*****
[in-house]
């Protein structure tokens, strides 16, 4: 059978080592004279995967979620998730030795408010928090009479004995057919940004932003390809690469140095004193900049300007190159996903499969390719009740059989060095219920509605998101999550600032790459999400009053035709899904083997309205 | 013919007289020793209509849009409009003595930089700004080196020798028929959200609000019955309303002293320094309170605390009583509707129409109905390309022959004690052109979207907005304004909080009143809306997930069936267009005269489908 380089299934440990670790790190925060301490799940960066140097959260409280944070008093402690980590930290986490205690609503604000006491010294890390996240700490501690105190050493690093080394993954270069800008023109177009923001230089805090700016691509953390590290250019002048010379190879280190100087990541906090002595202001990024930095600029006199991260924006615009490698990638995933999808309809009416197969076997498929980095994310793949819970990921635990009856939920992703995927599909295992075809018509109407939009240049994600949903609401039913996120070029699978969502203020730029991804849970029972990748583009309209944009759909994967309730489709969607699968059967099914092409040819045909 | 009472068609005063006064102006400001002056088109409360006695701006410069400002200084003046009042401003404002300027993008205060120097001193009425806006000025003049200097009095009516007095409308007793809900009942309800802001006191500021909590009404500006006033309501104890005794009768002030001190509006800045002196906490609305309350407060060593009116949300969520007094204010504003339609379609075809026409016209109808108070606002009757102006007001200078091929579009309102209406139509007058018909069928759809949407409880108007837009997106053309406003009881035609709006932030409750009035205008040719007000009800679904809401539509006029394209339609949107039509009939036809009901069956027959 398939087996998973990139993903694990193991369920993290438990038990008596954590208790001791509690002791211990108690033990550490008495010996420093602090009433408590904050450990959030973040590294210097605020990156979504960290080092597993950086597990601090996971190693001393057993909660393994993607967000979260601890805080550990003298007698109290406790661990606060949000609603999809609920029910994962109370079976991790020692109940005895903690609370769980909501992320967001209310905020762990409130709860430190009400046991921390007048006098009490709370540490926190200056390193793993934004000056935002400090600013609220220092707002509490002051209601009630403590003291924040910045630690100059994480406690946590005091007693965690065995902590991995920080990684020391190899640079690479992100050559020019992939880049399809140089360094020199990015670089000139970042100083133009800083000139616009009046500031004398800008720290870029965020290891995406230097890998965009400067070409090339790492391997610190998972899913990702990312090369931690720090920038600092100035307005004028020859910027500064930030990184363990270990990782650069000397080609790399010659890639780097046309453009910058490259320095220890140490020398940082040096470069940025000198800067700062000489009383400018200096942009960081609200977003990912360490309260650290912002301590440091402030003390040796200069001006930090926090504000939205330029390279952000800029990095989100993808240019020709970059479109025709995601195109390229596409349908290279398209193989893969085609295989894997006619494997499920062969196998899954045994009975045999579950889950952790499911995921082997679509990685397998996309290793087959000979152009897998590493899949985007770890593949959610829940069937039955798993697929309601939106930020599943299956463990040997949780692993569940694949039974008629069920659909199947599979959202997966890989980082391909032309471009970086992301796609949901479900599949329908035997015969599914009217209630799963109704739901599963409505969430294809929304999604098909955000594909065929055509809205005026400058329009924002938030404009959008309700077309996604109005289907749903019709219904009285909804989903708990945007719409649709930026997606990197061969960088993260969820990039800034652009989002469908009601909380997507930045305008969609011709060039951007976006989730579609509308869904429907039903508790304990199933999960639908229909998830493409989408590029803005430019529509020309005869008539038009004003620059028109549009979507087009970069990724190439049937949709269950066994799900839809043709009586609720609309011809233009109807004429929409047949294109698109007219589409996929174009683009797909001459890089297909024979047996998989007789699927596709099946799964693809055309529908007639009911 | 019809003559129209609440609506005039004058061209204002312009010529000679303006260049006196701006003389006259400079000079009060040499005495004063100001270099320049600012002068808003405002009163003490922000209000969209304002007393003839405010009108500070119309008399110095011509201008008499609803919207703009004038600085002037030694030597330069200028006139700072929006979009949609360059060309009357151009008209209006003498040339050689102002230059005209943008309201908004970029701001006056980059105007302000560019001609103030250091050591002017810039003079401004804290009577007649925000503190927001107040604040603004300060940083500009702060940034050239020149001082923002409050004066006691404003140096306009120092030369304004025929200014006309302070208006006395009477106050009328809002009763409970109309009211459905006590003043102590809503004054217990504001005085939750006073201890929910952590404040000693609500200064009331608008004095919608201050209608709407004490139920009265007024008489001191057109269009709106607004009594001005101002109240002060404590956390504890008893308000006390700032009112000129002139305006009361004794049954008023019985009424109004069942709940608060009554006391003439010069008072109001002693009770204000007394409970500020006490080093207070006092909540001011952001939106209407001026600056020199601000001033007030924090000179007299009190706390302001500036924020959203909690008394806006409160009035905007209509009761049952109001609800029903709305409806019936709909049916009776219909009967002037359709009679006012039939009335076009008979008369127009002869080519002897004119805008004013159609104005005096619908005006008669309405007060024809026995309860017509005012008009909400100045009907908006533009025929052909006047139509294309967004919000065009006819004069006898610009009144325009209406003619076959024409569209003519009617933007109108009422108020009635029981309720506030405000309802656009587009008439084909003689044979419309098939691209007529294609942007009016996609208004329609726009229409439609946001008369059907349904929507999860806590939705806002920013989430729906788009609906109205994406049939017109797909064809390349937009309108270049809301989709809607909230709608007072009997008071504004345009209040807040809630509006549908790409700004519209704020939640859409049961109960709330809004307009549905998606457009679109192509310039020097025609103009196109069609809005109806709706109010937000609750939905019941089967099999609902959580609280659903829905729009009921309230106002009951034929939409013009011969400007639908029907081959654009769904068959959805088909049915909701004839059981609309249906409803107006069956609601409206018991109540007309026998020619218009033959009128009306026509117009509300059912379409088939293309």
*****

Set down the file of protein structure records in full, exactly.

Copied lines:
[in-house]
């Protein structure tokens, strides 16, 4: 059978080592004279995967979620998730030795408010928090009479004995057919940004932003390809690469140095004193900049300007190159996903499969390719009740059989060095219920509605998101999550600032790459999400009053035709899904083997309205 | 013919007289020793209509849009409009003595930089700004080196020798028929959200609000019955309303002293320094309170605390009583509707129409109905390309022959004690052109979207907005304004909080009143809306997930069936267009005269489908 380089299934440990670790790190925060301490799940960066140097959260409280944070008093402690980590930290986490205690609503604000006491010294890390996240700490501690105190050493690093080394993954270069800008023109177009923001230089805090700016691509953390590290250019002048010379190879280190100087990541906090002595202001990024930095600029006199991260924006615009490698990638995933999808309809009416197969076997498929980095994310793949819970990921635990009856939920992703995927599909295992075809018509109407939009240049994600949903609401039913996120070029699978969502203020730029991804849970029972990748583009309209944009759909994967309730489709969607699968059967099914092409040819045909 | 009472068609005063006064102006400001002056088109409360006695701006410069400002200084003046009042401003404002300027993008205060120097001193009425806006000025003049200097009095009516007095409308007793809900009942309800802001006191500021909590009404500006006033309501104890005794009768002030001190509006800045002196906490609305309350407060060593009116949300969520007094204010504003339609379609075809026409016209109808108070606002009757102006007001200078091929579009309102209406139509007058018909069928759809949407409880108007837009997106053309406003009881035609709006932030409750009035205008040719007000009800679904809401539509006029394209339609949107039509009939036809009901069956027959 398939087996998973990139993903694990193991369920993290438990038990008596954590208790001791509690002791211990108690033990550490008495010996420093602090009433408590904050450990959030973040590294210097605020990156979504960290080092597993950086597990601090996971190693001393057993909660393994993607967000979260601890805080550990003298007698109290406790661990606060949000609603999809609920029910994962109370079976991790020692109940005895903690609370769980909501992320967001209310905020762990409130709860430190009400046991921390007048006098009490709370540490926190200056390193793993934004000056935002400090600013609220220092707002509490002051209601009630403590003291924040910045630690100059994480406690946590005091007693965690065995902590991995920080990684020391190899640079690479992100050559020019992939880049399809140089360094020199990015670089000139970042100083133009800083000139616009009046500031004398800008720290870029965020290891995406230097890998965009400067070409090339790492391997610190998972899913990702990312090369931690720090920038600092100035307005004028020859910027500064930030990184363990270990990782650069000397080609790399010659890639780097046309453009910058490259320095220890140490020398940082040096470069940025000198800067700062000489009383400018200096942009960081609200977003990912360490309260650290912002301590440091402030003390040796200069001006930090926090504000939205330029390279952000800029990095989100993808240019020709970059479109025709995601195109390229596409349908290279398209193989893969085609295989894997006619494997499920062969196998899954045994009975045999579950889950952790499911995921082997679509990685397998996309290793087959000979152009897998590493899949985007770890593949959610829940069937039955798993697929309601939106930020599943299956463990040997949780692993569940694949039974008629069920659909199947599979959202997966890989980082391909032309471009970086992301796609949901479900599949329908035997015969599914009217209630799963109704739901599963409505969430294809929304999604098909955000594909065929055509809205005026400058329009924002938030404009959008309700077309996604109005289907749903019709219904009285909804989903708990945007719409649709930026997606990197061969960088993260969820990039800034652009989002469908009601909380997507930045305008969609011709060039951007976006989730579609509308869904429907039903508790304990199933999960639908229909998830493409989408590029803005430019529509020309005869008539038009004003620059028109549009979507087009970069990724190439049937949709269950066994799900839809043709009586609720609309011809233009109807004429929409047949294109698109007219589409996929174009683009797909001459890089297909024979047996998989007789699927596709099946799964693809055309529908007639009911 | 019809003559129209609440609506005039004058061209204002312009010529000679303006260049006196701006003389006259400079000079009060040499005495004063100001270099320049600012002068808003405002009163003490922000209000969209304002007393003839405010009108500070119309008399110095011509201008008499609803919207703009004038600085002037030694030597330069200028006139700072929006979009949609360059060309009357151009008209209006003498040339050689102002230059005209943008309201908004970029701001006056980059105007302000560019001609103030250091050591002017810039003079401004804290009577007649925000503190927001107040604040603004300060940083500009702060940034050239020149001082923002409050004066006691404003140096306009120092030369304004025929200014006309302070208006006395009477106050009328809002009763409970109309009211459905006590003043102590809503004054217990504001005085939750006073201890929910952590404040000693609500200064009331608008004095919608201050209608709407004490139920009265007024008489001191057109269009709106607004009594001005101002109240002060404590956390504890008893308000006390700032009112000129002139305006009361004794049954008023019985009424109004069942709940608060009554006391003439010069008072109001002693009770204000007394409970500020006490080093207070006092909540001011952001939106209407001026600056020199601000001033007030924090000179007299009190706390302001500036924020959203909690008394806006409160009035905007209509009761049952109001609800029903709305409806019936709909049916009776219909009967002037359709009679006012039939009335076009008979008369127009002869080519002897004119805008004013159609104005005096619908005006008669309405007060024809026995309860017509005012008009909400100045009907908006533009025929052909006047139509294309967004919000065009006819004069006898610009009144325009209406003619076959024409569209003519009617933007109108009422108020009635029981309720506030405000309802656009587009008439084909003689044979419309098939691209007529294609942007009016996609208004329609726009229409439609946001008369059907349904929507999860806590939705806002920013989430729906788009609906109205994406049939017109797909064809390349937009309108270049809301989709809607909230709608007072009997008071504004345009209040807040809630509006549908790409700004519209704020939640859409049961109960709330809004307009549905998606457009679109192509310039020097025609103009196109069609809005109806709706109010937000609750939905019941089967099999609902959580609280659903829905729009009921309230106002009951034929939409013009011969400007639908029907081959654009769904068959959805088909049915909701004839059981609309249906409803107006069956609601409206018991109540007309026998020619218009033959009128009306026509117009509300059912379409088939293309």